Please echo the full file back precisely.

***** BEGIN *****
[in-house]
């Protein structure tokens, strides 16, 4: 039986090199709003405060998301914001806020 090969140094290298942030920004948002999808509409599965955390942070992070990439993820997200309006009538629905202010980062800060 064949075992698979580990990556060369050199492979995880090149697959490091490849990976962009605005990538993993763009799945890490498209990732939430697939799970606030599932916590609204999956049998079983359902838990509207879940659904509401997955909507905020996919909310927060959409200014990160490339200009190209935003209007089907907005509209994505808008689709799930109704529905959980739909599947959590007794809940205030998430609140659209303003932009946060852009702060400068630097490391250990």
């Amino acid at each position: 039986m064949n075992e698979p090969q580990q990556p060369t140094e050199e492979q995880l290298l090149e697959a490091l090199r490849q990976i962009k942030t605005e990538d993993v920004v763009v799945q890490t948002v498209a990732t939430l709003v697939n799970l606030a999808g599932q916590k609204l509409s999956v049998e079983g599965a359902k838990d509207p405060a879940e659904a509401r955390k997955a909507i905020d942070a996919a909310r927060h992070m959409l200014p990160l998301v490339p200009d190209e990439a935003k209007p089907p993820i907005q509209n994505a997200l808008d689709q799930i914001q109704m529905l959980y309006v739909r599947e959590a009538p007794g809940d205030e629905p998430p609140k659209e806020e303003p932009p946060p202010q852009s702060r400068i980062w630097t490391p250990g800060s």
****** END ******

[in-house]
């Protein structure tokens, strides 16, 4: 039986090199709003405060998301914001806020 090969140094290298942030920004948002999808509409599965955390942070992070990439993820997200309006009538629905202010980062800060 064949075992698979580990990556060369050199492979995880090149697959490091490849990976962009605005990538993993763009799945890490498209990732939430697939799970606030599932916590609204999956049998079983359902838990509207879940659904509401997955909507905020996919909310927060959409200014990160490339200009190209935003209007089907907005509209994505808008689709799930109704529905959980739909599947959590007794809940205030998430609140659209303003932009946060852009702060400068630097490391250990």
């Amino acid at each position: 039986m064949n075992e698979p090969q580990q990556p060369t140094e050199e492979q995880l290298l090149e697959a490091l090199r490849q990976i962009k942030t605005e990538d993993v920004v763009v799945q890490t948002v498209a990732t939430l709003v697939n799970l606030a999808g599932q916590k609204l509409s999956v049998e079983g599965a359902k838990d509207p405060a879940e659904a509401r955390k997955a909507i905020d942070a996919a909310r927060h992070m959409l200014p990160l998301v490339p200009d190209e990439a935003k209007p089907p993820i907005q509209n994505a997200l808008d689709q799930i914001q109704m529905l959980y309006v739909r599947e959590a009538p007794g809940d205030e629905p998430p609140k659209e806020e303003p932009p946060p202010q852009s702060r400068i980062w630097t490391p250990g800060s």